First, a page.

The voice of spoken word performer Remka Nwana rang out at Harvard’s 37th annual Cultural Rhythms festival Saturday as she declared, “This is our block,” an allusion to the hit HBO comedy “Insecure” about two young professional women living in multicultural South Los Angeles.
“Now, let me stress this is our time to impress on them our voices, which they oppress. Let us possess the space, escape, and celebrate for all the cultures that make us are immaculate, and this is something everyone should advocate,” the senior read. “Be loud and proud. Honestly, brag about where you’re from, because to conform, that is the biggest form of self-hate. Let our stories hold weight and let us declare this is our block.”
The award-winning entertainer sat down for an evening discussion with the festival’s first all-Black directing trio, Kyla Golding ’24, Tiffany Onyeiwu ’25, and Hayat Hassan ’25, who asked Rae about her creative process, advice for students hoping to break into a creative field, and the importance of having a community to support you.
“I think about how so much of my journey has been a result of the people that I met in school,” she said. “I didn’t realize leaving there that this was the last forced community at the end. Everyone’s excited to escape and get out and then go into adulthood, just become who you’re supposed to be, but the people around you that you meet here are so important. These are your collaborators.”
Rae, who formed her media company HOORAE in 2020, also opened up about the culture shock of moving back to the U.S., where she was born, after living in Senegal during her early childhood. Upon their return Rae and her family moved to Maryland and eventually settled in South Los Angeles just prior to her teen years.
“A lot of my inspiration for [‘The Mis-Adventures of Awkward] Black Girl’ came from that 12-year-old’s experience of adjusting and being around Black people again and understanding my blackness and having my blackness placed up in a microscope and examining that and finding the humor,” Rae said, explaining her mother placed her in a predominately Black school after moving to LA. The groundbreaking web series catapulted Rae to stardom and led to a New York Times best-selling book by the same name.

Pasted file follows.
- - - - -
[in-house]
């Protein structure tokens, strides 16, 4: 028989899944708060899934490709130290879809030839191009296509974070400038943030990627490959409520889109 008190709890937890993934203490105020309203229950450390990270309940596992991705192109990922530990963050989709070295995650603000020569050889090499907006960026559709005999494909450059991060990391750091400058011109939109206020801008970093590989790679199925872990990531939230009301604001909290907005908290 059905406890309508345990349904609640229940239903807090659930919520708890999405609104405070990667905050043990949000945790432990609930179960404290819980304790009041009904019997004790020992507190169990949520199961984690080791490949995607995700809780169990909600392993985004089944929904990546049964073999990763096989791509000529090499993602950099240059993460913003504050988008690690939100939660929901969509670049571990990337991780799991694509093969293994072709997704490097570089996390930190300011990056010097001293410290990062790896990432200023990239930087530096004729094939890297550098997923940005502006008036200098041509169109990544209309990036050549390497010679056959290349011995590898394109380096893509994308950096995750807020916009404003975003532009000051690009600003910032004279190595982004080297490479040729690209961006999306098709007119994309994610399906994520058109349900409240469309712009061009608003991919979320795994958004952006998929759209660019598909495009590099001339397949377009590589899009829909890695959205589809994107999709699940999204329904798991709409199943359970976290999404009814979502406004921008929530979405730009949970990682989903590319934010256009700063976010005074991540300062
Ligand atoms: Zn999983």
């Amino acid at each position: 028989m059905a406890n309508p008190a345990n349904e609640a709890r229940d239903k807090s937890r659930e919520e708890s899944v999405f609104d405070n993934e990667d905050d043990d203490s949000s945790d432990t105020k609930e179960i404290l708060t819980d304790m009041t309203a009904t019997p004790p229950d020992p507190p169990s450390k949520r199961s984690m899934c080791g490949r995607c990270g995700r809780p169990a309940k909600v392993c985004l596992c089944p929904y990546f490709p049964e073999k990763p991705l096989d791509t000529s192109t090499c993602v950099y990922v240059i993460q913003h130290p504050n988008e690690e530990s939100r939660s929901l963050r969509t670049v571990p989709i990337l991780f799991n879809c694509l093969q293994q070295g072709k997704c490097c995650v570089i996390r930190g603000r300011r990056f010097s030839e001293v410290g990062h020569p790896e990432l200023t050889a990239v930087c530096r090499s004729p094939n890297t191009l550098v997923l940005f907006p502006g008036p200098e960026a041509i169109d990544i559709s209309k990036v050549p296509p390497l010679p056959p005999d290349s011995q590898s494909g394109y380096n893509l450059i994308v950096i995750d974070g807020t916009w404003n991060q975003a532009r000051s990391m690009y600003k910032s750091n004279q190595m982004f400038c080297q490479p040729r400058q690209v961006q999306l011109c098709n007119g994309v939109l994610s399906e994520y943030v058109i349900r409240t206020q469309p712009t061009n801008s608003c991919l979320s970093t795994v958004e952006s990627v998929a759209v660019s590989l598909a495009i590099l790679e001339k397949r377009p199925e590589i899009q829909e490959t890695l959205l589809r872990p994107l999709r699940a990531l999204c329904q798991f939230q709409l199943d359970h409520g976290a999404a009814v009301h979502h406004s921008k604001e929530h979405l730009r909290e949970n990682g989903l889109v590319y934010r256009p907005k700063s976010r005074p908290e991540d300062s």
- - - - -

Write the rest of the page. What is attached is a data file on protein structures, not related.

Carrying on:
Rakesh Khurana, Danoff Dean of Harvard College, delivered opening remarks, emphasizing the importance of diversity in the College’s mission to educate its students.
“A program like Cultural Rhythms is so powerful to space and time that we might enlarge ourselves and in the process Harvard’s history and heritage,” Khurana said. “In a space like this, reshape Harvard’s future and show that our diversity is a source of infinite possibility for our world.”
Harvard’s diversity was on full display with musical performances by 11 student groups. Bass player, composer, and vocalist Devon Gates ’23 was joined onstage with friends from her dual Harvard-Berklee program, the group setting the mood for the night with an effervescent jazz performance.
Additional student performances set audience members off on a global dance tour. Bhangra transformed the stage with color as members performed in the Punjabi dance tradition, followed by a salsa trip through the Caribbean with Candela Latin Dance Troupe. The audience went wild for Harvard Philippine Forum’s act, which tied tradition with popular contemporary music. Other performers included UNIQUE: Harvard College Step Team, Harvard Asian American Dance Troupe, Mai Kim Nguyen featuring Sergio Javier Jara-Reynoso, Omo Naija x The Wahala Boys, Mariachi Veritas, RAZA Ballet Folklórico, and the Kuumba Singers of Harvard College.
Cultural Rhythms began in 1986 to unite the Harvard community and celebrate the rich cultural and ethnic diversity of its student body. Every year, an artist is honored for his or her contributions to the arts and society. Past honorees include Lady Gaga, Salma Hayek, Taraji P. Henson, Viola Davis, Rubén Blades, and Janet Mock.